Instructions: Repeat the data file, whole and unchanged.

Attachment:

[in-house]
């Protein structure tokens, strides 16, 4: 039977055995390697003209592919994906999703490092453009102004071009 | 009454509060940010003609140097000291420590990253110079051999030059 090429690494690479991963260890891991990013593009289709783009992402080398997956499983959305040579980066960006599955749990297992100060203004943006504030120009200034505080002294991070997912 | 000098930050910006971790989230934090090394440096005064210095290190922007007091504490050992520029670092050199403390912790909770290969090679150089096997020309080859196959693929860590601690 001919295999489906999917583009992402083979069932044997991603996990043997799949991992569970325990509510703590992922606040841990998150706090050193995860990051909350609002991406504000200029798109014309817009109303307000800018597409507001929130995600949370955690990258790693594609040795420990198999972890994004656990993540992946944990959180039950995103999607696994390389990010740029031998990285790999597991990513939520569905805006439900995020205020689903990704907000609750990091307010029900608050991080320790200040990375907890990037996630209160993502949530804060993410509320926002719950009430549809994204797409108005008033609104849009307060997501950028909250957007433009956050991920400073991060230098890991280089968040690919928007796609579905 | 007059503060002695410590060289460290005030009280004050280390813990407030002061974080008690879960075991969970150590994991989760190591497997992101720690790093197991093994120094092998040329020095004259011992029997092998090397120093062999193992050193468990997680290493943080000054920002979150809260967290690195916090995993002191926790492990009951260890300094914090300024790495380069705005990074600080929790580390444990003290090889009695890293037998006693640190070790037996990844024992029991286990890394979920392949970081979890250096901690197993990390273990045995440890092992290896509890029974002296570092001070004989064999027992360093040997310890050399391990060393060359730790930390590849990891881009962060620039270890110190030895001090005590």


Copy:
[in-house]
């Protein structure tokens, strides 16, 4: 039977055995390697003209592919994906999703490092453009102004071009 | 009454509060940010003609140097000291420590990253110079051999030059 090429690494690479991963260890891991990013593009289709783009992402080398997956499983959305040579980066960006599955749990297992100060203004943006504030120009200034505080002294991070997912 | 000098930050910006971790989230934090090394440096005064210095290190922007007091504490050992520029670092050199403390912790909770290969090679150089096997020309080859196959693929860590601690 001919295999489906999917583009992402083979069932044997991603996990043997799949991992569970325990509510703590992922606040841990998150706090050193995860990051909350609002991406504000200029798109014309817009109303307000800018597409507001929130995600949370955690990258790693594609040795420990198999972890994004656990993540992946944990959180039950995103999607696994390389990010740029031998990285790999597991990513939520569905805006439900995020205020689903990704907000609750990091307010029900608050991080320790200040990375907890990037996630209160993502949530804060993410509320926002719950009430549809994204797409108005008033609104849009307060997501950028909250957007433009956050991920400073991060230098890991280089968040690919928007796609579905 | 007059503060002695410590060289460290005030009280004050280390813990407030002061974080008690879960075991969970150590994991989760190591497997992101720690790093197991093994120094092998040329020095004259011992029997092998090397120093062999193992050193468990997680290493943080000054920002979150809260967290690195916090995993002191926790492990009951260890300094914090300024790495380069705005990074600080929790580390444990003290090889009695890293037998006693640190070790037996990844024992029991286990890394979920392949970081979890250096901690197993990390273990045995440890092992290896509890029974002296570092001070004989064999027992360093040997310890050399391990060393060359730790930390590849990891881009962060620039270890110190030895001090005590």